December 4, 2022


Qualified food specialists

Danish travel comedy ‘Food Club’ serves up pretty thin sauce | Rob Thomas

2 min read

Food Club

Kirsten Oleson (left) and Kirsten Lehfeldt (right) play women taking lessons on cooking and life from an Italian villa owner (Michele Venitucci) in the Danish comedy “Food Club.”

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“Food Club” is full of gorgeous shots of foreign locales and scenes of people gathering to eat mouth-watering Italian food together. So for me not to recommend it in March 2021 tells you just how much of a disappointment it is.

The Danish comedy wants to position itself in the lane of “Jane Austen Book Club,” “Under the Tuscan Sun” and nearly every Nancy Meyers movie in championing older women daring to reinvent themselves and seek happiness. But “Food Club” is pretty thin sauce, with one-dimensional characters and arbitrary, easily resolved conflicts.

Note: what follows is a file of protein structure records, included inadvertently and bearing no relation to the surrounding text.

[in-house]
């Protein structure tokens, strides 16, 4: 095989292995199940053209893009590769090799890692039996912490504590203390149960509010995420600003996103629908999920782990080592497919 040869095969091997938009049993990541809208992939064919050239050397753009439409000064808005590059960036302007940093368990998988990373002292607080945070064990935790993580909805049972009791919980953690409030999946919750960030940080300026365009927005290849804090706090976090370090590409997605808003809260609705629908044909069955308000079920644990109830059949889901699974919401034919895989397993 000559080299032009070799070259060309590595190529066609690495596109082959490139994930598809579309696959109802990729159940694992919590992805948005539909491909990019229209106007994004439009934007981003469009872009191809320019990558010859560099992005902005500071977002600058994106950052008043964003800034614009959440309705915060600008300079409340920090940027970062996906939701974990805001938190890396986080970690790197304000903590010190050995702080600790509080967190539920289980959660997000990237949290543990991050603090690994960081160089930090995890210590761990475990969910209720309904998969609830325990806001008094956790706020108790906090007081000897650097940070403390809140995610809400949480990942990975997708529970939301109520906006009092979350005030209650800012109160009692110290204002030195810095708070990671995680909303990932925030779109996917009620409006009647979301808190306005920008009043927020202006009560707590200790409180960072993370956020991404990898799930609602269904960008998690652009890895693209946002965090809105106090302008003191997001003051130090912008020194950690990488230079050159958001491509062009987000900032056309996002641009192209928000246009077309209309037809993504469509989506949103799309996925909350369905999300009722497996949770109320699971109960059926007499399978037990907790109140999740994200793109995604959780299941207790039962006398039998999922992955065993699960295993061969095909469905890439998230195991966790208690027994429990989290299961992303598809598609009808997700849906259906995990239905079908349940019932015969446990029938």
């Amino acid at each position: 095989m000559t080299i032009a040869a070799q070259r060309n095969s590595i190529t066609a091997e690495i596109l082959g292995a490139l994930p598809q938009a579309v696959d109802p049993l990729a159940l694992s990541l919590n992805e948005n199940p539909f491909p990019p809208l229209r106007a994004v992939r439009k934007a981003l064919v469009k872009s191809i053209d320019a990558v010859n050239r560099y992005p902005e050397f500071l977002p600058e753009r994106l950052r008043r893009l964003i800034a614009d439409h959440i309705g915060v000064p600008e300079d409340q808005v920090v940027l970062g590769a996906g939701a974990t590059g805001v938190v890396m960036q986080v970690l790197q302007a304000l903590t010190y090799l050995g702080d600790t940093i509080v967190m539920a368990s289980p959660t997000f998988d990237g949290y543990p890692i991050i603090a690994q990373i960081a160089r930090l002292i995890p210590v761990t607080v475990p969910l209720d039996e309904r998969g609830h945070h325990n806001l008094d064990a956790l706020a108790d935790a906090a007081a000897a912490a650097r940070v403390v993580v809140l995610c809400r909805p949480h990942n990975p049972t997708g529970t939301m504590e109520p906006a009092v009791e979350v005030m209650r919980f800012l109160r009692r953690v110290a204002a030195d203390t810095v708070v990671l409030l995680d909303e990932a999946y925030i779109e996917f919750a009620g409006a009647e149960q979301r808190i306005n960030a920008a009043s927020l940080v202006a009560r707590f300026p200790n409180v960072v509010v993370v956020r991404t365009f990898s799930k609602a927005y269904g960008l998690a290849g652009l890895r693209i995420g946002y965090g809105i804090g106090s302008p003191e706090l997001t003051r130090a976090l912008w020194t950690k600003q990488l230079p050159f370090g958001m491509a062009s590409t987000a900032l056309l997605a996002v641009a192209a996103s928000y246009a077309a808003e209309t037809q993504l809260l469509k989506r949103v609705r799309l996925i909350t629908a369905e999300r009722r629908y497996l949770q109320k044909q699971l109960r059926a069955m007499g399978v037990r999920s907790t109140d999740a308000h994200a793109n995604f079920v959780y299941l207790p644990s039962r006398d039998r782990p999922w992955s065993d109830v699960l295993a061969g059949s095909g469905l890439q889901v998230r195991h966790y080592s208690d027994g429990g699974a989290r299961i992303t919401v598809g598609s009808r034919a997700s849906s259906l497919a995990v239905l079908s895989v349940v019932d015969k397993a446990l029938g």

The film centers on three lifelong friends, each of whom can easily be described in a sentence. Marie (Kirsten Oleson) is a homemaker who has dedicated her life to her husband of 44 years, Henrik (Peter Hesse Overgaard). Berling (Stina Ekblad) is a glamorous career woman who enjoys the single life. Vanja (Kirsten Lehfeldt) is a widow who can’t move on with her life.

One Christmas, Marie and Henrik’s kids buy them a weeklong cooking course at a beautiful villa in Puglia, Italy. Henrik takes the opportunity to confess that he’s been having a long-term affair and is leaving Marie, although he’d like her to stay on as his company’s bookkeeper. Great guy.

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